RAC Ontario Sections Bulletin for January 18, 2020

Paul Caccamo VA3PC

RAC Ontario Sections Bulletin for January 18, 2020

This is V__3____, Official Bulletin Station for Radio Amateurs of Canada, with this week's bulletin


1.  Puerto Rico Volunteers Deployed to Red Cross, ARRL Sending Equipment

Puerto Rico Section Manager Oscar Resto, KP4RF, reports that several Amateur Radio Emergency Service
(ARES) volunteers have been deployed to earthquake-ravaged regions of the island at the request of
the American Red Cross. Initial operations got under way in the town of Yauco, where the Red Cross
has a central warehouse for the earthquake relief effort. Operations are on VHF and UHF, although
commercial telecommunication services remain in operation for the most part. A station has also
been activated at the Red Cross Headquarters in the capital of San Juan, which is not in the
earthquake zone. Aftershocks continue on the island.

ARRL is shipping six VHF/UHF base/repeater antennas and six 50-foot rolls of LMR-400 coax, through
the Ham Aid Fund.

An HF radio was to be on site for backup on 20 and 40 meters. Power to the distribution center is 40%
from the power utility and 60% from generators.

Resto said over the weekend that he’d been told that the Red Cross was relocating the disaster relief
operation to Mayagüez, which is a much closer site to the initial impact area, and ARES will provide
communication support at the new site.

A 6.4 magnitude earthquake struck the southwestern part of Puerto Rico on January 7, fast on the heels
of a magnitude 5.8 tremor the day before. Resto said, engineers have determined that 80% of the
houses in the earthquake’s impact zone are uninhabitable.

Resto told ARRL last week that the earthquake disaster has definitely been a setback for the US territory
as it continues its long recovery from severe hurricane damage in 2017.

-- arrl news



2. Tickets for Hamvention Dinners are now available.

Tickets for three traditional dinners held in association with the 2020 Dayton Hamvention® in May
are now available — the DX Dinner, the Top Band Dinner, and the Contest Dinner.

The 35th annual DX Dinner, sponsored by the SouthWest Ohio DX Association (SWODXA), will take place on
Friday, May 15, at the Dayton Marriott, 1414 S. Patterson Boulevard in Dayton.
A social hour begins at 5:30 PM, with dinner served at 7 PM, an informal social gathering to follow.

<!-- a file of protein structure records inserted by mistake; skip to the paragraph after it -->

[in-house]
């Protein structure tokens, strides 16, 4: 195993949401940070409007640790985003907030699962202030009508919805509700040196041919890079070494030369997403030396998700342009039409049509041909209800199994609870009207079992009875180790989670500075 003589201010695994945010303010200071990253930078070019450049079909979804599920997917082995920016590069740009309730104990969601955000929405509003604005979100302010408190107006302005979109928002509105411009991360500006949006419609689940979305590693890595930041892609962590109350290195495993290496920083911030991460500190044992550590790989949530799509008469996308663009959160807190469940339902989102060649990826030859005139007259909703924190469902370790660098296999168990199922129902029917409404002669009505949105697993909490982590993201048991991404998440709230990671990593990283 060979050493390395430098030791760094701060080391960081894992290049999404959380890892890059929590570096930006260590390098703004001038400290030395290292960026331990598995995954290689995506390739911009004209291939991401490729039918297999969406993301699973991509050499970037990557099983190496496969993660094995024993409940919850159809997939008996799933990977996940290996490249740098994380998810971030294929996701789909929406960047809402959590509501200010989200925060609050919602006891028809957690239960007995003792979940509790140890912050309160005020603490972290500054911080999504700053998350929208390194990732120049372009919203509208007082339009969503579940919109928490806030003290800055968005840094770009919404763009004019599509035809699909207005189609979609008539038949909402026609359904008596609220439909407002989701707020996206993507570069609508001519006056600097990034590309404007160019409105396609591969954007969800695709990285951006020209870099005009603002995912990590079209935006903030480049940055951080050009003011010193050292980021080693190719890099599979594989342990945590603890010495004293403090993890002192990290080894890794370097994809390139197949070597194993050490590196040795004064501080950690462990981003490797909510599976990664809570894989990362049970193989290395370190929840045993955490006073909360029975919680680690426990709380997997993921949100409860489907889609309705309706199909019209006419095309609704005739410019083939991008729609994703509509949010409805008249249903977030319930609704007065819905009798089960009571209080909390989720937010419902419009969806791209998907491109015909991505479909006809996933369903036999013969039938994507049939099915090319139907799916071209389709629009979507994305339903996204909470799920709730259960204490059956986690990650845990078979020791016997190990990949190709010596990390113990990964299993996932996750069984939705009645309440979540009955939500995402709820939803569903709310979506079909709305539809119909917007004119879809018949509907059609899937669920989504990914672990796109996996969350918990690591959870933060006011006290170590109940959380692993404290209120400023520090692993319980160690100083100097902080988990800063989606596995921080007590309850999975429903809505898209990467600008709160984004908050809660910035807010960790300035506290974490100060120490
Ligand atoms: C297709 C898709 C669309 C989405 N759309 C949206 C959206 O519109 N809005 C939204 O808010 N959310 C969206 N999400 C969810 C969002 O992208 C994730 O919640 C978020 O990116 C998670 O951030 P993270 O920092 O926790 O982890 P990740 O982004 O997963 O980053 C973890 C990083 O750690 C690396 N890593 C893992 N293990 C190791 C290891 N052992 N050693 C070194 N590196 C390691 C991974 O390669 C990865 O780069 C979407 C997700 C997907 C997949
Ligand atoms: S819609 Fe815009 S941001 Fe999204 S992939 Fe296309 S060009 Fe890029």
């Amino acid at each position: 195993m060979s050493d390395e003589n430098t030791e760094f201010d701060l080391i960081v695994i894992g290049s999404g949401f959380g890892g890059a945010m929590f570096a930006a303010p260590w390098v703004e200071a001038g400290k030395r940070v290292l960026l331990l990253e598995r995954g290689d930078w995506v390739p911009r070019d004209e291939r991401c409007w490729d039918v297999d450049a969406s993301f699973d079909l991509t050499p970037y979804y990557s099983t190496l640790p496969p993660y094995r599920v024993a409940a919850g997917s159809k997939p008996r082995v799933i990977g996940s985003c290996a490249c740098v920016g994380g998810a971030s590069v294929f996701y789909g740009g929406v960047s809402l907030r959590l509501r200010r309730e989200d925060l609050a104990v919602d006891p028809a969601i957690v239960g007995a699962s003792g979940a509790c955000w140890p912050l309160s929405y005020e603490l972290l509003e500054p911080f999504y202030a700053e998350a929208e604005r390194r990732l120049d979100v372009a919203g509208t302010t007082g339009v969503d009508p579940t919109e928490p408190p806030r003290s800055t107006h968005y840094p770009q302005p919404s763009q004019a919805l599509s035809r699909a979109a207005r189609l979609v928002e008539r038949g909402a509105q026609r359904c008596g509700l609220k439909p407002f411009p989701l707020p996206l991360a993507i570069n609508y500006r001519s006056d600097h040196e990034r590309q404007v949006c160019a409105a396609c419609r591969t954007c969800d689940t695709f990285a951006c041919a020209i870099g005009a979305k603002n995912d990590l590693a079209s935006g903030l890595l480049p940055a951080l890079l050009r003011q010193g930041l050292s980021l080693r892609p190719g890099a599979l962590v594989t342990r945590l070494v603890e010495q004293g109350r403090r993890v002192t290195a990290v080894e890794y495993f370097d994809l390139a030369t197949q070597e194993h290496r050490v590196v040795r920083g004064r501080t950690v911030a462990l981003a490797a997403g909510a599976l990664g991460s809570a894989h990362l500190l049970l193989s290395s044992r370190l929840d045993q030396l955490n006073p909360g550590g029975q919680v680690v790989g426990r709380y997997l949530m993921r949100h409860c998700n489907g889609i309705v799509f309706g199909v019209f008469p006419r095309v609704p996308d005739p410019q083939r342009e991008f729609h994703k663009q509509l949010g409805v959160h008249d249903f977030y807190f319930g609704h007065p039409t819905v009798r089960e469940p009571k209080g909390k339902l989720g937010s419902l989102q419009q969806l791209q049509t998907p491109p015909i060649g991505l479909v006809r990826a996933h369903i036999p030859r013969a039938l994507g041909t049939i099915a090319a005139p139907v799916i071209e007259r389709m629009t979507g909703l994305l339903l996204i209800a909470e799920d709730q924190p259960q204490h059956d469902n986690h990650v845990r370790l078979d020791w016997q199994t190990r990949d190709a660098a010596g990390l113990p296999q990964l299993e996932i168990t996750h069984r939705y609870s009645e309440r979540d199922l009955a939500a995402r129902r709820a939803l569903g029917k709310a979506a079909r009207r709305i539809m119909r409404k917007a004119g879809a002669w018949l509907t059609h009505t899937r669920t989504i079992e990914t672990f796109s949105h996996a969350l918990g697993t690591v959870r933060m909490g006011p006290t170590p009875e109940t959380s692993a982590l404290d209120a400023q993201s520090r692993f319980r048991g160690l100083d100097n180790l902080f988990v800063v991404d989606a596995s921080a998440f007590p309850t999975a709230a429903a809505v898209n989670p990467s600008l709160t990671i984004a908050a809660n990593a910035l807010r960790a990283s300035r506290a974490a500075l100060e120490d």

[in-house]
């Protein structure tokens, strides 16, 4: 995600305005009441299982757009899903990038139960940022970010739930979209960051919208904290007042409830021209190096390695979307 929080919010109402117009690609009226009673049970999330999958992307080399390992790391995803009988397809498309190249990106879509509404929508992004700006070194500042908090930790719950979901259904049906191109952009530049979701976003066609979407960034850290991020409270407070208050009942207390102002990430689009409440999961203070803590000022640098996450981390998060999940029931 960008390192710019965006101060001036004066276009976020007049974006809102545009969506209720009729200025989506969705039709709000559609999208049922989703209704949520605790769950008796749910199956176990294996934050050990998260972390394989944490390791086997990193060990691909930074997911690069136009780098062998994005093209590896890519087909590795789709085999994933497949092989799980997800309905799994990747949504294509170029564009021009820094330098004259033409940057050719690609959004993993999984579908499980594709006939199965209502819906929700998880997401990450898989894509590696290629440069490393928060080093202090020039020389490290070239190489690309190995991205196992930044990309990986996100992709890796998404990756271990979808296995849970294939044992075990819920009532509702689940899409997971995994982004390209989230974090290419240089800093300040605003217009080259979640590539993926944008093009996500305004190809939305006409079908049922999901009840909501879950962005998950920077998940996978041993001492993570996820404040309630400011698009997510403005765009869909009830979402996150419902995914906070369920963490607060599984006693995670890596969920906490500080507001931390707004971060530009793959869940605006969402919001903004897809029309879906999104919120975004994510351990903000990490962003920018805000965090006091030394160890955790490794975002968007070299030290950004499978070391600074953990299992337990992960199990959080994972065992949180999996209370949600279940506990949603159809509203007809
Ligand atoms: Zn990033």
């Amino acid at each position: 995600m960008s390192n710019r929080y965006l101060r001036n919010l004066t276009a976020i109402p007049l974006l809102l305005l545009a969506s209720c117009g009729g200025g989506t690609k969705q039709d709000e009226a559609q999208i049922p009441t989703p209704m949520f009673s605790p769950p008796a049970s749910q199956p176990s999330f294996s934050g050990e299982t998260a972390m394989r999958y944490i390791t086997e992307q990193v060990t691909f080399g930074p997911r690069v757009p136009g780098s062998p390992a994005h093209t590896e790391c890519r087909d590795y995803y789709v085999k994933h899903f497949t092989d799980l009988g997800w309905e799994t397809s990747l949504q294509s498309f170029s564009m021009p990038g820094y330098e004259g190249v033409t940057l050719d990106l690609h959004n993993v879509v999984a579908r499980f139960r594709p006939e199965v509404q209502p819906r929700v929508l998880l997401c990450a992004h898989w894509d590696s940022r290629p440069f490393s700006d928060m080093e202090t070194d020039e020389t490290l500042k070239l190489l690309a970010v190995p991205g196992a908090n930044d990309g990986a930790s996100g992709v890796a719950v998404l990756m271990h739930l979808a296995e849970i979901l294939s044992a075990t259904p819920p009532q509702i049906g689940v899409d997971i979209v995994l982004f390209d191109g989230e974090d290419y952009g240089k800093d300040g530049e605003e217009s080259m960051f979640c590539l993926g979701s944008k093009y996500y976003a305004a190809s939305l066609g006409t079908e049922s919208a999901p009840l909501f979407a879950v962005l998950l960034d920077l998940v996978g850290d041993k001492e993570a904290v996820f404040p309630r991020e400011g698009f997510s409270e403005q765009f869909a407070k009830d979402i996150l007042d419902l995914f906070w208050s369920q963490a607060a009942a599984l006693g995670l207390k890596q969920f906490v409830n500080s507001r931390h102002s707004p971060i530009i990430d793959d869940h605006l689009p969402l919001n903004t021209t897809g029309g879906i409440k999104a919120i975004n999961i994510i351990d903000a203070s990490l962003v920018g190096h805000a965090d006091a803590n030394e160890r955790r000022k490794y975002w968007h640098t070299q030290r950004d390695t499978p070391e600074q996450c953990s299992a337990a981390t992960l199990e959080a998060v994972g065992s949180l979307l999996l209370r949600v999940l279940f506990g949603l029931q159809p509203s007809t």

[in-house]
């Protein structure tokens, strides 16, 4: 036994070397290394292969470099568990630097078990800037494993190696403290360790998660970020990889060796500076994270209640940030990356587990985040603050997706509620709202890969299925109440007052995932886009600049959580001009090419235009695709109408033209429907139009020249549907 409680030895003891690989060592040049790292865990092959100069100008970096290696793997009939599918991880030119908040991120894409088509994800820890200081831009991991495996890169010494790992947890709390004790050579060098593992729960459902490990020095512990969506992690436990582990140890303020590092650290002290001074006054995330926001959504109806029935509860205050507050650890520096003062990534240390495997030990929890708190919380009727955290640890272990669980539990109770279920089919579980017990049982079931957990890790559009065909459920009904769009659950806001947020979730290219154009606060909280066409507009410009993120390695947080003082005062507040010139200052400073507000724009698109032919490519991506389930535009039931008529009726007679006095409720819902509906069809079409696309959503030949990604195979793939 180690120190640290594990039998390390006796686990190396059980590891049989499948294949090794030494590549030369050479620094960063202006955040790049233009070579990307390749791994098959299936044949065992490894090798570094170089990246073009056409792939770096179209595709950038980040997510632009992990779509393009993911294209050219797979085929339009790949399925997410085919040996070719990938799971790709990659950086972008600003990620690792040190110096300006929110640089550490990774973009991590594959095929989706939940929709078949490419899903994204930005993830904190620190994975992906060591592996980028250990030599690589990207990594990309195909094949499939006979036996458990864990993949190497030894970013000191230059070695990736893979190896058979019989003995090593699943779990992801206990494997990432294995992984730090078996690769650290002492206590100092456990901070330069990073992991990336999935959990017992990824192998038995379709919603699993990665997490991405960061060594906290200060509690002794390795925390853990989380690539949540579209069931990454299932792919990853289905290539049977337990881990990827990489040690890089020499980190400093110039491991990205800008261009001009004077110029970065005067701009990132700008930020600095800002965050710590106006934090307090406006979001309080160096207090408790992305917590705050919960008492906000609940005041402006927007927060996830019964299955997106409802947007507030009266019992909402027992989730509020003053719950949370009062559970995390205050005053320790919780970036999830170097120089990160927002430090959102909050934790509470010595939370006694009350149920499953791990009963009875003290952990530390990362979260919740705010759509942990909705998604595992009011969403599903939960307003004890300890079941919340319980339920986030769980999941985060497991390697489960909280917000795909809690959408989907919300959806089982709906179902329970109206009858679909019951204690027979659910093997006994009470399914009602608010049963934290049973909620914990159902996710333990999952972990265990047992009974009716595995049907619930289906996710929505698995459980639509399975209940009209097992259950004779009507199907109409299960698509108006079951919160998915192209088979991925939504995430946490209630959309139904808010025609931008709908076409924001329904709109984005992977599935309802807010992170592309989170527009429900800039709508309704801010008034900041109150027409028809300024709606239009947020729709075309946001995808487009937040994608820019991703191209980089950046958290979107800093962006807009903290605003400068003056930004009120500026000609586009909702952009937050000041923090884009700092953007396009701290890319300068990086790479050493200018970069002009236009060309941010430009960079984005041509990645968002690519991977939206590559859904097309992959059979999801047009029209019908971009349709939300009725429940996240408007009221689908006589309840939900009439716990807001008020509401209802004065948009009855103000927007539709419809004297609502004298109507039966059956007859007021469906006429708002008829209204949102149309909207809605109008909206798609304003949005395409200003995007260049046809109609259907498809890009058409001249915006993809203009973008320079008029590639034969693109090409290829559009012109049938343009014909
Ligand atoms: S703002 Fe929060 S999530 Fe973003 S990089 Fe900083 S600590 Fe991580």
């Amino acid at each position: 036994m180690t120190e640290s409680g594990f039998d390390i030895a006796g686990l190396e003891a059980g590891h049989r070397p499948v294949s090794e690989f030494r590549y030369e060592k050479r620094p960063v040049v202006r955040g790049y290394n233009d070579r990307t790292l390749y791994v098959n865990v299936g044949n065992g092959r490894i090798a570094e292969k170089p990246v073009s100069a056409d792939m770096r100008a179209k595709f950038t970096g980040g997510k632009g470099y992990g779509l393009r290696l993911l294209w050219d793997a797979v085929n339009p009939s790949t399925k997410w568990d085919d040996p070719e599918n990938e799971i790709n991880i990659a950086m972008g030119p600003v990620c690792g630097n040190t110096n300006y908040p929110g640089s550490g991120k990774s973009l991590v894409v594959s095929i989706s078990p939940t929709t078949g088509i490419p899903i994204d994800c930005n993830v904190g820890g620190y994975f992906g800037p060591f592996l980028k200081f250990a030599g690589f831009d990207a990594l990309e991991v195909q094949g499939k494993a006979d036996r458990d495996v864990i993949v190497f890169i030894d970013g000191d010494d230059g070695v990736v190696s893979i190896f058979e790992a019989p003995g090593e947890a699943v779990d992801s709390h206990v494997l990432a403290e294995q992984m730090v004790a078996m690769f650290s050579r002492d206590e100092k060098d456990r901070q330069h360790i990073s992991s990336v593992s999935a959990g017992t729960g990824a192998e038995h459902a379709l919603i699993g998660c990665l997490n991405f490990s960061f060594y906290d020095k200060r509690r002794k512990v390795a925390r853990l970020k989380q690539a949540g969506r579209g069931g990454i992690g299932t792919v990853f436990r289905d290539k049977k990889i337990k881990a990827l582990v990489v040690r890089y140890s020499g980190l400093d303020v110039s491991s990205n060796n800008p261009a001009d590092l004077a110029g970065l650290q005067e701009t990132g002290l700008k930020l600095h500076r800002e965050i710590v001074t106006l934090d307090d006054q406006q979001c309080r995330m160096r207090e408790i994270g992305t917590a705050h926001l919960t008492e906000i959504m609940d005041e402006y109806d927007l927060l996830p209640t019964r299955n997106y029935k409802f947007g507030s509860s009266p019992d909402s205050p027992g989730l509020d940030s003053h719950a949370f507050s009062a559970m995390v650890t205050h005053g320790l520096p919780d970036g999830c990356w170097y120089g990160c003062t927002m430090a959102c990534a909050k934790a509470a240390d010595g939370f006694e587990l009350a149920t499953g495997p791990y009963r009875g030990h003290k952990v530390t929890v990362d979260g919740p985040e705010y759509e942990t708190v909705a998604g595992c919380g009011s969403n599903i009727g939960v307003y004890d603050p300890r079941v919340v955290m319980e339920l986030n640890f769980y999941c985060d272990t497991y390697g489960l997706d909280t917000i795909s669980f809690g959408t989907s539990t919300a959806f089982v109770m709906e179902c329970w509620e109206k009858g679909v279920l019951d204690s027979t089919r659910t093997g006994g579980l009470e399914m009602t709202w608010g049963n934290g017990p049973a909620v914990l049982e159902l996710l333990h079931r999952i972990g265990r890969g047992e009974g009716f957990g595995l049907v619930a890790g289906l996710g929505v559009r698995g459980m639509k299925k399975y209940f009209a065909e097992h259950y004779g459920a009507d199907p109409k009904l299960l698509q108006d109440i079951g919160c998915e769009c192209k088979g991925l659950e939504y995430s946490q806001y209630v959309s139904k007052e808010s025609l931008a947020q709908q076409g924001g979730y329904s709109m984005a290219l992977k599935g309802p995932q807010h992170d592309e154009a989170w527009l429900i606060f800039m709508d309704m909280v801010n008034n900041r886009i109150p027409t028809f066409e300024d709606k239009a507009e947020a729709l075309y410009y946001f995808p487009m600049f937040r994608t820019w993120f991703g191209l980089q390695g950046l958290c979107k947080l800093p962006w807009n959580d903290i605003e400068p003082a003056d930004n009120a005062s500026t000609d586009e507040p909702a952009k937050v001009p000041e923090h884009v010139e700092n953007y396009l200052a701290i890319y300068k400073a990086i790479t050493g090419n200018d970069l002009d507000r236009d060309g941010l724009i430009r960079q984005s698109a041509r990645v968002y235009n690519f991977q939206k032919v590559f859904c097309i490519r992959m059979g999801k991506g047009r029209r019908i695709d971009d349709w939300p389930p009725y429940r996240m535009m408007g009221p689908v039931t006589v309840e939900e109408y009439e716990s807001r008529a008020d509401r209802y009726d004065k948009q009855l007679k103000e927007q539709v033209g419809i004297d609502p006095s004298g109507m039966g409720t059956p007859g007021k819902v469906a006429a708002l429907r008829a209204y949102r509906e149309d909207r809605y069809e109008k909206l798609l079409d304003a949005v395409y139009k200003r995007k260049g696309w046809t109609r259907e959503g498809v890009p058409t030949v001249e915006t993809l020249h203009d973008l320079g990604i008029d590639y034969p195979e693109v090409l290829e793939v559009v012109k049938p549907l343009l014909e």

Event tickets can be purchased via the SWODXA Events website, which includes program details.

The 31st annual Top Band Dinner for 160-meter enthusiasts will take place on Friday, May 15, in the
Presidential Ballroom of the Crowne Plaza Hotel in Downtown Dayton. A social hour starts at 6 PM,
with dinner to follow at 7 PM. Details are on the Top Band Dinner website.

The North Coast Contesters will sponsor the 28th annual Dayton Contest Dinner on Saturday, May 16,
in the Presidential Ballroom of the Crowne Plaza in downtown Dayton. A social hour begins at 5:30 PM,
with dinner served at 6:30 PM. Seating is random. Tickets are available via the Contest Dinner website.
No tickets will be for sale at the door.

3.  Norway Experiences Unexpected Ground Current “Shockwave”

Spaceweather.com reports that on January 6, unexpected electrical currents were detected in the soil of
northern Norway starting at around 1930 UTC.  “It seemed to be some kind of shockwave,” said Rob Stammes,
who monitors ground currents at the Polarlightcenter geophysical observatory in Lofoten.

NASA’s ACE spacecraft detected something as well. About 15 minutes before the disturbance in Norway, the
near-Earth interplanetary magnetic field abruptly swung around 180 degrees, and the solar wind density
jumped more than five-fold. According to Spaceweather.com, Earth may have crossed through a fold in the
heliospheric current sheet, described as “a giant, wavy membrane of electrical current rippling through
the solar system.” Such crossings can cause these kind of effects, the Spaceweather.com report said.
The ground currents were accompanied by spectacular displays of aurora borealis visible in Finland.

— Thanks to Spaceweather.com

4.Selecting the right type of antenna

There are very many different types of antenna to choose from: dipoles inverted Vs, single band, multiband,
doublets, verticals beams trapped dipoles, and many more. On top of this many can be home made or factory

While it can be very interesting to experiment, it pays to know which antennas are likely be the best for
any given station. The different characteristics can mean that some types are more suitable than others.

Read more about the more popular types of antenna used with ham radio stations: their characteristics as
well as the various advantages and disadvantages:

This concludes this week's bulletin. Does anyone require repeats or clarifications?
Hearing none, This is V__3____ returning the frequency to net control.

Bulletin sent from Official Bulletin Manager

Posted by: Paul Caccamo <va3pc @ rac.ca>

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